Don't Do Dead Documents

Eliminate unnecessary paperwork

Avoiding functional specs is a good start but don't stop there; Prevent excess paperwork everywhere. Unless a document is actually going to morph into something real, don't produce it.

Build, don't write. If you need to explain something, try mocking it up and prototyping it rather than writing a longwinded document. An actual interface or prototype is on its way to becoming a real product. A piece of paper, on the other hand, is only on its way to the garbage can.

Here's an example: If a wireframe document is destined to stop and never directly become the actual design, don't bother doing it. If the wireframe starts as a wireframe and then morphs into the actual design, go for it.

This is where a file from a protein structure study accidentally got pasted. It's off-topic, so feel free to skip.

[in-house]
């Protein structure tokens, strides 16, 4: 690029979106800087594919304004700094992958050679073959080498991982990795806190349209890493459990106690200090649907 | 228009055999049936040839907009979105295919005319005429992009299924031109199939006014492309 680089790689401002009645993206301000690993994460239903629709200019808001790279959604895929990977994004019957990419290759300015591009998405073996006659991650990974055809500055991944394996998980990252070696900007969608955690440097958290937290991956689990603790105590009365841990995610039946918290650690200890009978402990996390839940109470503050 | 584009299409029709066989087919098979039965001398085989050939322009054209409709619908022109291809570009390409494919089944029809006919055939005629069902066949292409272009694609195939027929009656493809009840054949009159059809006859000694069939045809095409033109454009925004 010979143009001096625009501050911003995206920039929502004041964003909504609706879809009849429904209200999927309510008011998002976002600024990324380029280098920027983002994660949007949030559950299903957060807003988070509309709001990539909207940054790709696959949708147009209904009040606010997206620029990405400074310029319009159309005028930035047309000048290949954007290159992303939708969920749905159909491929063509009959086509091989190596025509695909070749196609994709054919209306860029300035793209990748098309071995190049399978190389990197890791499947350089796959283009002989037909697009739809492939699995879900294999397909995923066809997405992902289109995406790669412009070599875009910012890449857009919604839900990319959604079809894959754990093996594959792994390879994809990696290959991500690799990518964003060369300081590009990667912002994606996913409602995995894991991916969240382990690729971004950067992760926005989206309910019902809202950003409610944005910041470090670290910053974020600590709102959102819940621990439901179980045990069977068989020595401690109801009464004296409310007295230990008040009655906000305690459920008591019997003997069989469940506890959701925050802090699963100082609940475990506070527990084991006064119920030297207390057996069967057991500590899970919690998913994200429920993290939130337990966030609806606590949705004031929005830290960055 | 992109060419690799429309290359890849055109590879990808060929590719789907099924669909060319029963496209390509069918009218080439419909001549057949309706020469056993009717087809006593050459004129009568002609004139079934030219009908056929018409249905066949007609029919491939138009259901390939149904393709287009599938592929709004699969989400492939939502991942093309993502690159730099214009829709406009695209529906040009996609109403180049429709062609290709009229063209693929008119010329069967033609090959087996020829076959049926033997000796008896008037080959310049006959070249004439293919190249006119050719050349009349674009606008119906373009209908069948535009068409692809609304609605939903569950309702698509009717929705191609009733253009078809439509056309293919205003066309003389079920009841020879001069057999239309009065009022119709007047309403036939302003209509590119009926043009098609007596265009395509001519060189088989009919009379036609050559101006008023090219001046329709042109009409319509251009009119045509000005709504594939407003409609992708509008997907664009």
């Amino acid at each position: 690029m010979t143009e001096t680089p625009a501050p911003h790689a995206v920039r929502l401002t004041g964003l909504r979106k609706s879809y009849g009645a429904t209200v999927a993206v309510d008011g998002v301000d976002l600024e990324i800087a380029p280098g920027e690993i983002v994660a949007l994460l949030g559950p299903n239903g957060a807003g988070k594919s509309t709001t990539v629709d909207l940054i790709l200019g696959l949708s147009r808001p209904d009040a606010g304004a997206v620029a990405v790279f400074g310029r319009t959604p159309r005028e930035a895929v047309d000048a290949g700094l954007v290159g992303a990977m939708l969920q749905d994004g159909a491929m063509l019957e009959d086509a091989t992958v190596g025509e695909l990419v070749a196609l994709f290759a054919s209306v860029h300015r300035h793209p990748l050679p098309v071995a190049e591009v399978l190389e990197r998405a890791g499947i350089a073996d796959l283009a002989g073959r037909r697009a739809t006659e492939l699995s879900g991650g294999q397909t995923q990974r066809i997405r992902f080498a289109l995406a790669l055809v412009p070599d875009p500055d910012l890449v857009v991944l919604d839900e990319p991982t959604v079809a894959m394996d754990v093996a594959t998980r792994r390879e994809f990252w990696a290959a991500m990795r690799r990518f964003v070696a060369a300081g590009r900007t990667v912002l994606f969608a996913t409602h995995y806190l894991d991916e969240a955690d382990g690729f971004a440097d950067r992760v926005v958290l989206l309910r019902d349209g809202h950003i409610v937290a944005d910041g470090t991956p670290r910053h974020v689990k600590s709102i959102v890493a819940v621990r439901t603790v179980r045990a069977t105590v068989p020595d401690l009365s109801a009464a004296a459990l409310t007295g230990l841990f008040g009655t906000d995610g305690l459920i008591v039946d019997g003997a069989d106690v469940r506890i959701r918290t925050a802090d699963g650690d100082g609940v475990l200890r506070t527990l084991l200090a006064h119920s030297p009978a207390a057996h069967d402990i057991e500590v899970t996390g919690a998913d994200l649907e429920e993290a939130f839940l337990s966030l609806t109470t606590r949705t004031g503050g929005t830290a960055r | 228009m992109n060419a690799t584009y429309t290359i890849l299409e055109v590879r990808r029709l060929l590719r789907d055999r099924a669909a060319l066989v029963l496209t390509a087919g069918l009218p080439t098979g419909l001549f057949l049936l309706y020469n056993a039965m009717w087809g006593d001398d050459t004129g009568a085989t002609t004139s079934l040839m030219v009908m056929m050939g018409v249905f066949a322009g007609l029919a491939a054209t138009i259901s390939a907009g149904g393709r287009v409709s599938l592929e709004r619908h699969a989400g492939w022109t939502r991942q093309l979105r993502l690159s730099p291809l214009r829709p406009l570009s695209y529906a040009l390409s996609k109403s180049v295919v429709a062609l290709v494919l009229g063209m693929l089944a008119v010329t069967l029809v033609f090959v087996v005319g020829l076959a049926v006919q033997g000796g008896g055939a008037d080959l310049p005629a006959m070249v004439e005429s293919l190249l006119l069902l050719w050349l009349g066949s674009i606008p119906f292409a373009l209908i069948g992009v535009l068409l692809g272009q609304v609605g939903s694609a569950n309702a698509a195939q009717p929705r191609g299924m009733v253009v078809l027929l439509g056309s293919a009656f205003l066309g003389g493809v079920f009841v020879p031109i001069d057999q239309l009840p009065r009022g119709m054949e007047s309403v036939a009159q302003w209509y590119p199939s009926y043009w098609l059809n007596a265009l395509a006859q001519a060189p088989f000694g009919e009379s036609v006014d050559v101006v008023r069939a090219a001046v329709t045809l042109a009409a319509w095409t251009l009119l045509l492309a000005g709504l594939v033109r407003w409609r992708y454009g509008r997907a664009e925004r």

Documents that live separately from your application are worthless. They don't get you anywhere. Everything you do should evolve into the real thing. If a document stops before it turns real, it's dead.

No One's Going to Read It

I can't even count how many multi-page product specifications or business requirement documents that have languished, unread, gathering dust nearby my dev team while we coded away, discussing problems, asking questions and user testing as we went. I've even worked with developers who've spent hours writing long, descriptive emails or coding standards documents that also went unread.

Webapps don't move forward with copious documentation. Software development is a constantly shifting, iterative process that involves interaction, snap decisions, and impossible-to-predict issues that crop up along the way. None of this can or should be captured on paper.

Don't waste your time typing up that long visionary tome; no one's going to read it. Take consolation in the fact that if you give your product enough room to grow itself, in the end it won't resemble anything you wrote about anyway.

—Gina Trapani, web developer and editor of Lifehacker, the productivity and software guide